If the Japanese wish to run Japan for the benefit of Japanese people, good on them!

  • ろびい

    Freedom of speech is guaranteed in Japan.
    Zaitokukai is not a criminal.

    • anoninjapan

      Is that the same constitutional rights that only Japanese citizens have rights, ergo..if one is Japanese, one can say what one likes…yet if one is not Japanese, one has no rights, ergo, one can’t say what one likes. Great stuff…
      So basically the Japanese wish to say what they like -so long as the Govt doesn’t like it then of course it falls under the new “secrecy act”…all because they say it is in their constitution. But anyone who is not Japanese that disagrees with this statement, is not allowed to express their thoughts because they have no such rights of “freedom of speech”. Way to go….what a truly mature society it is :)

    • Charles Henry Wetzel

      You’re right, ろびいさん。 Zaitokukai is not “a criminal.” Zaitokukai is many, many criminals. Thanks for pointing out that Zaitokukai is not just one criminal.

    • Jim Jimson

      In July 2014, the Zaikotokukai *as a group* were convicted for a 2009 incident wherein they used a megaphone to hurl invective at a Korean elementary school during school hours, then attempted to storm the school gate. Nice try, but they’re cut-and-dried criminals.

    • Scrote

      Freedom of speech is indeed guaranteed in Japan, so I wonder why groups
      like Zaitokukai threaten and use violence against those who speak out
      against it? Surely that makes Zaitokukai criminals, doesn’t it?

  • J.P. Bunny

    The Korean and Chinese press are going to have a field day with this. Yamatani ought to take a hike before it really blows up.

  • nomore asahi

    Most of presses in Japan are biased and dominated by former communist(even after cold war they still remain in Japan) and agent of PRC and Both of Korean peninsula countries. Especially. English papers in Japan, all of them is far-left, so only the correspondents who obeyed direction of company can work in Japan. Do not believe in easily their articles, some of them are fabricated. Asahi Shimbun is notorious in Japan had just apologized to fabrication of articles for Fukushima nuclear plant and comfort woman last month.

  • zer0_0zor0

    The author obviously has not read the fine book by Unryu Suganuma (PhD from Cornell) on territorial rights, etc., regarding the Diaoyu/Senkakus, because they obviously are not Japan’s property.

    So why doe he agree with some right-wing propaganda and disagree with others?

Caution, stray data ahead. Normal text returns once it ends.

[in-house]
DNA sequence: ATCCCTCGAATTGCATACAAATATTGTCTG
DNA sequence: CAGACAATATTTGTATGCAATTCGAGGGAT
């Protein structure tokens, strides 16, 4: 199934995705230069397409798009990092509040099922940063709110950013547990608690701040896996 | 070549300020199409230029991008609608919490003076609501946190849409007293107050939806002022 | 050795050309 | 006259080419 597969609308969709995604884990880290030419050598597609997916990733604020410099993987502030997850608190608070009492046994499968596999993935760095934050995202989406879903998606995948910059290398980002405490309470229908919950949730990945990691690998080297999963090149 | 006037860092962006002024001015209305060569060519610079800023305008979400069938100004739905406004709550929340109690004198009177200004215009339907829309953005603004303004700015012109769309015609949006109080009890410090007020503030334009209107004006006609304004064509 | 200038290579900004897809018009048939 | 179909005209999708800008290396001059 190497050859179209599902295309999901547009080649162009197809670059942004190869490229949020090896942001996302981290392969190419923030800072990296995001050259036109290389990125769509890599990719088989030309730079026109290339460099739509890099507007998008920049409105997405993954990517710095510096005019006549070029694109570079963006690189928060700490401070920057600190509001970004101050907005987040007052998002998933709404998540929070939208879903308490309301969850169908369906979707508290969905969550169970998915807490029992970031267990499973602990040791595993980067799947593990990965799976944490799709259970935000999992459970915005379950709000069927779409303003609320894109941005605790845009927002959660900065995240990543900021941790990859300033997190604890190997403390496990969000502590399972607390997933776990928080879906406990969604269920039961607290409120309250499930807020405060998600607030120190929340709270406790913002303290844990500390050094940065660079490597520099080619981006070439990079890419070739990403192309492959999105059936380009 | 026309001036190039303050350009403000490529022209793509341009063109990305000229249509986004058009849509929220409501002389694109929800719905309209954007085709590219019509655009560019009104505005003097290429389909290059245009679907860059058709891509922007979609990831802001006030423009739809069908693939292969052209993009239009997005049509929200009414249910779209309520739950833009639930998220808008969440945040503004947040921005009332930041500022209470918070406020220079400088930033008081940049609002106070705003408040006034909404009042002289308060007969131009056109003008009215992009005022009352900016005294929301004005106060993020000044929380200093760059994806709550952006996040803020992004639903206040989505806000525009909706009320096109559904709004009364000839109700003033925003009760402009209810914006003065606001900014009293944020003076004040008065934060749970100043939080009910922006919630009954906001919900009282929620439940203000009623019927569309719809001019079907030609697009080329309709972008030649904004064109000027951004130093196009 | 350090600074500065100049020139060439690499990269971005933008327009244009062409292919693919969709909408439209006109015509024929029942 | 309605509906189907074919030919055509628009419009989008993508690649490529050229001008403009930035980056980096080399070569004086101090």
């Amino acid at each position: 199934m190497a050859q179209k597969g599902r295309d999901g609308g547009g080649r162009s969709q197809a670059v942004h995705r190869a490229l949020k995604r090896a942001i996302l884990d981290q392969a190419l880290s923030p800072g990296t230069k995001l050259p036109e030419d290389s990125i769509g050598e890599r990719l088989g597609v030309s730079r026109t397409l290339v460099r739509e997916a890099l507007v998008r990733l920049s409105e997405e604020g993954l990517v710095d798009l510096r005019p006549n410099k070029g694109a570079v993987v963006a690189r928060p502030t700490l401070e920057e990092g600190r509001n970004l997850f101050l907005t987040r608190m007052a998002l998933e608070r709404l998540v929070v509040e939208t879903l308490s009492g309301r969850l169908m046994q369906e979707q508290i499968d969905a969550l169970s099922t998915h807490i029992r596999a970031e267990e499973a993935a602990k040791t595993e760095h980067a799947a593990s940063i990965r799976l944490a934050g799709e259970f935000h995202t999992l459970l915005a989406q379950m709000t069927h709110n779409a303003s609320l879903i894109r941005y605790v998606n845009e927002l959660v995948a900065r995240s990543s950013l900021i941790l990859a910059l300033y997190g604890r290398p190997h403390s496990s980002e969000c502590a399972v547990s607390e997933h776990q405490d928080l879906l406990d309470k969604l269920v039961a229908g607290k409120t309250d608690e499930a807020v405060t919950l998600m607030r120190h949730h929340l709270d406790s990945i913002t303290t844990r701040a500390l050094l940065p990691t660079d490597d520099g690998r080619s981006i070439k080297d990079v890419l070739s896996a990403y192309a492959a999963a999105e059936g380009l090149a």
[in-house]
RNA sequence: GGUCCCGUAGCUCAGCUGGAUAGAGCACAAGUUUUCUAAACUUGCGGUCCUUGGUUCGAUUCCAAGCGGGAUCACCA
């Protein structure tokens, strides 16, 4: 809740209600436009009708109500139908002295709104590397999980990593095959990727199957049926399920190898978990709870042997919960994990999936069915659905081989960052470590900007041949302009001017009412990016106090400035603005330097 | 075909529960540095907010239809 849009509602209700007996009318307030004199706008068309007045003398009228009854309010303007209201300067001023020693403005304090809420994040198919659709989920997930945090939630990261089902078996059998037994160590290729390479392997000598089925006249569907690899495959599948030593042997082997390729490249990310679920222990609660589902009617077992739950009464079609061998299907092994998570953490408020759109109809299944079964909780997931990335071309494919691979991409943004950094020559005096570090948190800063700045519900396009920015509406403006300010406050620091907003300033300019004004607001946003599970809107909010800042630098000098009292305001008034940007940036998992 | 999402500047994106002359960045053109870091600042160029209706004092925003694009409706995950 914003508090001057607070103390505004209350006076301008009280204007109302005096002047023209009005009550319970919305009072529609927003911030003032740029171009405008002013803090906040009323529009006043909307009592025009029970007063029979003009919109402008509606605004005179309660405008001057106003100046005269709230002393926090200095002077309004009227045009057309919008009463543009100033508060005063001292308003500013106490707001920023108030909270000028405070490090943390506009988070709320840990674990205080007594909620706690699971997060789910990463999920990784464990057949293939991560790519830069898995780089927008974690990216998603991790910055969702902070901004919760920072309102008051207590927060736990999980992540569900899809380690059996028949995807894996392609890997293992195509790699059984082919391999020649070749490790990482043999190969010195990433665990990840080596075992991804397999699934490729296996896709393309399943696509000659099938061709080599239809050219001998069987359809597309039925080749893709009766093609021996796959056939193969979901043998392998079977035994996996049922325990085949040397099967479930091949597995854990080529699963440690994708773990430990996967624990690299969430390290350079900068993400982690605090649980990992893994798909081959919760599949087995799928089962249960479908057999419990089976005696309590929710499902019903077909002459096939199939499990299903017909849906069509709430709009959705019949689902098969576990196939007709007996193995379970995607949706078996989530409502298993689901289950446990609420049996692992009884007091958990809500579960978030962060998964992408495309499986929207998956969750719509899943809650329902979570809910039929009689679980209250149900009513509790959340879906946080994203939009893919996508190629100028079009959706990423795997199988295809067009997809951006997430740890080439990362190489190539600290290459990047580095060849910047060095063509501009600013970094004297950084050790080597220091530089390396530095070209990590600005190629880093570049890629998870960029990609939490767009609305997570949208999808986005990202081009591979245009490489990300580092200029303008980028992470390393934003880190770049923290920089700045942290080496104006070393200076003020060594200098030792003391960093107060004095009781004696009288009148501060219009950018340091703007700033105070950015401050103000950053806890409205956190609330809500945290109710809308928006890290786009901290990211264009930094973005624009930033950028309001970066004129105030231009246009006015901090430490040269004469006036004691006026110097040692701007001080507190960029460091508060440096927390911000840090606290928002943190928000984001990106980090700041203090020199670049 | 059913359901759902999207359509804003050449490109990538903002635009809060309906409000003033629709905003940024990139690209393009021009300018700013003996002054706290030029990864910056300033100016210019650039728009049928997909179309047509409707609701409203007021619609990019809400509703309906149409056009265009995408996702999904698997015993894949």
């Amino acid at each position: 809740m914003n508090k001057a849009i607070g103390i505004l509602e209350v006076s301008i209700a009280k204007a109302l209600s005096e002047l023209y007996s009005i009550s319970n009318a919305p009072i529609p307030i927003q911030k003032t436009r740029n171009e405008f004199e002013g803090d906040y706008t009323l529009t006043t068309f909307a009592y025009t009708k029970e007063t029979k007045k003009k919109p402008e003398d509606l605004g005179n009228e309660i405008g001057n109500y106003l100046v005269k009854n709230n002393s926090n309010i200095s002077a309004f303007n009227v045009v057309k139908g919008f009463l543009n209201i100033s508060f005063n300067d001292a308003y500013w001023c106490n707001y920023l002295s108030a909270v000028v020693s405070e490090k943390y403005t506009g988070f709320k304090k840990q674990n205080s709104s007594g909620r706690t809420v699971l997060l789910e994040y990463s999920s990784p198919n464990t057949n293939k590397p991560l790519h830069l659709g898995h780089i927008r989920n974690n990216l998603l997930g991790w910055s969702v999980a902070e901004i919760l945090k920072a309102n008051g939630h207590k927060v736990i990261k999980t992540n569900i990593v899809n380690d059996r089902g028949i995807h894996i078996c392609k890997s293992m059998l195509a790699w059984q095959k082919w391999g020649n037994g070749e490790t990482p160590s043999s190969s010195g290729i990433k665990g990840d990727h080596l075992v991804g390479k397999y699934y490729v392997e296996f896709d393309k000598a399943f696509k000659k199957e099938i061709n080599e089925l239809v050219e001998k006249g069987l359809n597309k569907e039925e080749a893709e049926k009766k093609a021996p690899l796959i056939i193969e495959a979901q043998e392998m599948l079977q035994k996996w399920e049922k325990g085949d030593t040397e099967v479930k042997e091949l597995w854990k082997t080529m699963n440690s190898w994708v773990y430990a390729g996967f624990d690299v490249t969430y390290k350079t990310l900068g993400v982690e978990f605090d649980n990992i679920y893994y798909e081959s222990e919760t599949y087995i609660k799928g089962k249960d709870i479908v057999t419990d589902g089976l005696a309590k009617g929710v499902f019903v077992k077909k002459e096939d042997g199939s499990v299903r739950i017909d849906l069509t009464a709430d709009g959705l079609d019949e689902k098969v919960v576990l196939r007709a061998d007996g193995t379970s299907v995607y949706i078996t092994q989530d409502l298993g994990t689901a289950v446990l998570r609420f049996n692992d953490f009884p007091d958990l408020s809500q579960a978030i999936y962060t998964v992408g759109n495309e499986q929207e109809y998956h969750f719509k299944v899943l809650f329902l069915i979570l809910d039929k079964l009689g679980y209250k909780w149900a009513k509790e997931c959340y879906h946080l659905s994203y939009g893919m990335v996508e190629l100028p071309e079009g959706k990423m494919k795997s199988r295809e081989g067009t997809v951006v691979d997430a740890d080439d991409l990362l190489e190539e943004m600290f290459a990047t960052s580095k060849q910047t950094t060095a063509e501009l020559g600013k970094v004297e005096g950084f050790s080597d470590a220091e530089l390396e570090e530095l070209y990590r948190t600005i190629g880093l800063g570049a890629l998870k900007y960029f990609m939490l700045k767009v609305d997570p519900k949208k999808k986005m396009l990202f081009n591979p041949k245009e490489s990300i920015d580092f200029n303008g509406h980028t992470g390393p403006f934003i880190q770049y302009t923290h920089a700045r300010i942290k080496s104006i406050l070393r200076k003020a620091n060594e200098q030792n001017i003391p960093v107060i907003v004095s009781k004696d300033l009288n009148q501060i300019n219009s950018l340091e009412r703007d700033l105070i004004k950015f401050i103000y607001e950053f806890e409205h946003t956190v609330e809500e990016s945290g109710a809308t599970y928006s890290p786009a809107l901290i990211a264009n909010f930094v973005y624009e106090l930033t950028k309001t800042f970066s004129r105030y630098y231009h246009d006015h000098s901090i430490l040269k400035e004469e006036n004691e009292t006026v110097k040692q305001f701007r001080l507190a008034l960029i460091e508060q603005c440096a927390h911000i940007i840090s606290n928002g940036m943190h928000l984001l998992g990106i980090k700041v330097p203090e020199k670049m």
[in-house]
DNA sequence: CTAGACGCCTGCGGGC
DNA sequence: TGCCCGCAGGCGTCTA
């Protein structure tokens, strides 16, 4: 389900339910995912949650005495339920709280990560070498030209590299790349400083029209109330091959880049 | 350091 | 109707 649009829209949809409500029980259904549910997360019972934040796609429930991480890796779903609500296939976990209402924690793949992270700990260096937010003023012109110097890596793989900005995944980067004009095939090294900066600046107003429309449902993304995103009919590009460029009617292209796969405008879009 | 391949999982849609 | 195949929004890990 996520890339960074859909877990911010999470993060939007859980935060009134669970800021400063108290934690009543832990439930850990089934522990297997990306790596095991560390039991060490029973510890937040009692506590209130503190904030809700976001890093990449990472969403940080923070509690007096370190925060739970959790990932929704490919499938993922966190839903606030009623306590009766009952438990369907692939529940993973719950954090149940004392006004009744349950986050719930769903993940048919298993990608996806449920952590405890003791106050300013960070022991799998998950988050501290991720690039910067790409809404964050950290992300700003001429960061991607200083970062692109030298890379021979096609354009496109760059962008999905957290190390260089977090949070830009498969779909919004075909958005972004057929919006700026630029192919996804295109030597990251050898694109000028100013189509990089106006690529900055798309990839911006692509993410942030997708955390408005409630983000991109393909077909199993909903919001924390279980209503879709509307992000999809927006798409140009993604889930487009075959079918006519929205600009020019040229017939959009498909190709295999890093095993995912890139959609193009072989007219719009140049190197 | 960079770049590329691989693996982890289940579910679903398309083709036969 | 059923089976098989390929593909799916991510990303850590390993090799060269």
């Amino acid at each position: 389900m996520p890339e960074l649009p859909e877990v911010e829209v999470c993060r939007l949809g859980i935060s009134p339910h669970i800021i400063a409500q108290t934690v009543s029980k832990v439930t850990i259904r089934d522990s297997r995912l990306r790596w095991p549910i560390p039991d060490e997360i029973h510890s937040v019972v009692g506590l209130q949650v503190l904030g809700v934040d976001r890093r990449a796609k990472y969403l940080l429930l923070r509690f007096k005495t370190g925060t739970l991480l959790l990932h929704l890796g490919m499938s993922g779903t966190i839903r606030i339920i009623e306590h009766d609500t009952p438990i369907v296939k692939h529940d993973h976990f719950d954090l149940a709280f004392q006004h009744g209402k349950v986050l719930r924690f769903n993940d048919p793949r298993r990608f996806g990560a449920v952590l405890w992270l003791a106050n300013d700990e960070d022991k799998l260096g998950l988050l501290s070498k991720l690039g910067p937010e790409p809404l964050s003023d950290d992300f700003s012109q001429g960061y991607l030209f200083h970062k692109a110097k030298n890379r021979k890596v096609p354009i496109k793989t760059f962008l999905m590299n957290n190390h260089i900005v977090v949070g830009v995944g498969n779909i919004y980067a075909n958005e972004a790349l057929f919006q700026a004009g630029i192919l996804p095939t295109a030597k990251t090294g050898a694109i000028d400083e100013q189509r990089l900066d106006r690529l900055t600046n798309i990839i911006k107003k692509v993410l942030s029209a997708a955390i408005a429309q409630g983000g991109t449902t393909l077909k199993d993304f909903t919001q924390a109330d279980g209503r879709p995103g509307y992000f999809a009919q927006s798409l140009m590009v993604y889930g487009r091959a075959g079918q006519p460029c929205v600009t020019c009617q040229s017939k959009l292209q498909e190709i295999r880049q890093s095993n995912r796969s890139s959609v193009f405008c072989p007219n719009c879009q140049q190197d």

Obviously Japan needs to enact a law making hate speech illegal, and the courts–unusually–have already recognized that it is illegal.

    Could the high percentage of Koreans in the yakuza (30%) be part of the problem, and involve an inter-crime group rivlalry?

    Fortunately, the Japanese authorities have recently been taking much needed measures against such organized crime groups, so that aspect should be resolved before long.

    The fact that Adelstein writes about the yakuza regularly, but doesn’t discuss that aspect is somewhat curious and disappointing.

  • nomore asahi

    Who erased my comment posted before yesterday?
    I have just pointed out all of English paper in Japan are radical left and biased too much, Even after cold war, There are still many communist in Japanese press and they are very close to Korean regidence in Japan. Both of them dominated most of Japanese media, especially liberal TV and newspapers.
    Asahi Shimbun apologized fabrication of articles of Fukushima Nuclear Plant and Comfort woman last month. It proves what I said.
    Do not erase this time. I’ve arleady took photos on this page!

  • Jim Jimson

    The Zaitokukai itself has acknowledged that no such “privileges” exist for ethnically Korean Japanese. If you can read Japanese, google the article 在特会が「在日特権リストはすべてデマ」と認める.

  • nomore asahi

    Zaitokukai denied the rumor shown as below in their official web site last month.

    If you can read Japanese, google the article 在特会が「在日特権リストはすべてデマ」と認める. [Zaitokukai Acknowledges “Korean Privileges” List Baseless ]

  • http://www.federaleagent86.blogspot.com/ Federale

    Hardly unique, look at the close relationship between Al Sharpton and Barack Hussien Obama.

  • http://www.federaleagent86.blogspot.com/ Federale

    And for the record, the Koreans who remained after the war chose to. They also chose to retain their Korean nationalism, which by definition excludes them from being Japanese.